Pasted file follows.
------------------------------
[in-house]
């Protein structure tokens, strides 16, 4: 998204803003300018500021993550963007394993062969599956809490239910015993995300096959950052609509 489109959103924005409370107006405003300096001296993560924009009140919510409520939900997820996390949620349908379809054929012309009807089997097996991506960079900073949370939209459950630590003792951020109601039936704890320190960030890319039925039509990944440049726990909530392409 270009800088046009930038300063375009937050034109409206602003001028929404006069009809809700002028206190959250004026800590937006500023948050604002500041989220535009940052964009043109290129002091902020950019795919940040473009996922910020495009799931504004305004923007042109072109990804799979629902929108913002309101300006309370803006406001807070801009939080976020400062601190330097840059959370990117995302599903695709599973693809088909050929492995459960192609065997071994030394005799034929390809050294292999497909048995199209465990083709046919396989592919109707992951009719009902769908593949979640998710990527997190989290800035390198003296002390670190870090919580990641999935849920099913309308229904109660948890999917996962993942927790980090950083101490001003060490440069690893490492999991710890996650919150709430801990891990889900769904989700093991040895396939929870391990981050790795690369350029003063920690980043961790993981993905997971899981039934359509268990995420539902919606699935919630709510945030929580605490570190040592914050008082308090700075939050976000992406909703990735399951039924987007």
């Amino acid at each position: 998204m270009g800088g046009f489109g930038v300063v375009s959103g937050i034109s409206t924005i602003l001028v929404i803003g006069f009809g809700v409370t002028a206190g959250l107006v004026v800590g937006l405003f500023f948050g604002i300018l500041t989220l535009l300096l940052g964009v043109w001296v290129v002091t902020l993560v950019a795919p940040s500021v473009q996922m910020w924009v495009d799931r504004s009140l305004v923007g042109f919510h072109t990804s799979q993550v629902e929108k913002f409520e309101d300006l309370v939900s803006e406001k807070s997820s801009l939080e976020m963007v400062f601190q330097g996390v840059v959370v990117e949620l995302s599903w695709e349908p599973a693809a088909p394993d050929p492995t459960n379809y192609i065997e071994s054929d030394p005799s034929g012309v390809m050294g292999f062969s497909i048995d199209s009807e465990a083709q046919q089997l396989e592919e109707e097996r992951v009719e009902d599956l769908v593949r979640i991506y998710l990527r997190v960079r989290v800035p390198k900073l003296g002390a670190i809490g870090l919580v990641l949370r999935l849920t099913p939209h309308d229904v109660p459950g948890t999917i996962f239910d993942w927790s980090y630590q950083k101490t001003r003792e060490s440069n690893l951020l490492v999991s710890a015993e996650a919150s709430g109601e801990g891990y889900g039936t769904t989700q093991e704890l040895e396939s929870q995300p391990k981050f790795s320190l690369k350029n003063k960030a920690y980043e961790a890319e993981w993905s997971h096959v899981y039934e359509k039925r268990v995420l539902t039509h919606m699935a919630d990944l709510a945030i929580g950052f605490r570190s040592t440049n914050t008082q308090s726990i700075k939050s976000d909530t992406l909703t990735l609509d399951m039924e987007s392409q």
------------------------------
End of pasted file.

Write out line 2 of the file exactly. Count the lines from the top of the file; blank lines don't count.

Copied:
């Protein structure tokens, strides 16, 4: 998204803003300018500021993550963007394993062969599956809490239910015993995300096959950052609509 489109959103924005409370107006405003300096001296993560924009009140919510409520939900997820996390949620349908379809054929012309009807089997097996991506960079900073949370939209459950630590003792951020109601039936704890320190960030890319039925039509990944440049726990909530392409 270009800088046009930038300063375009937050034109409206602003001028929404006069009809809700002028206190959250004026800590937006500023948050604002500041989220535009940052964009043109290129002091902020950019795919940040473009996922910020495009799931504004305004923007042109072109990804799979629902929108913002309101300006309370803006406001807070801009939080976020400062601190330097840059959370990117995302599903695709599973693809088909050929492995459960192609065997071994030394005799034929390809050294292999497909048995199209465990083709046919396989592919109707992951009719009902769908593949979640998710990527997190989290800035390198003296002390670190870090919580990641999935849920099913309308229904109660948890999917996962993942927790980090950083101490001003060490440069690893490492999991710890996650919150709430801990891990889900769904989700093991040895396939929870391990981050790795690369350029003063920690980043961790993981993905997971899981039934359509268990995420539902919606699935919630709510945030929580605490570190040592914050008082308090700075939050976000992406909703990735399951039924987007």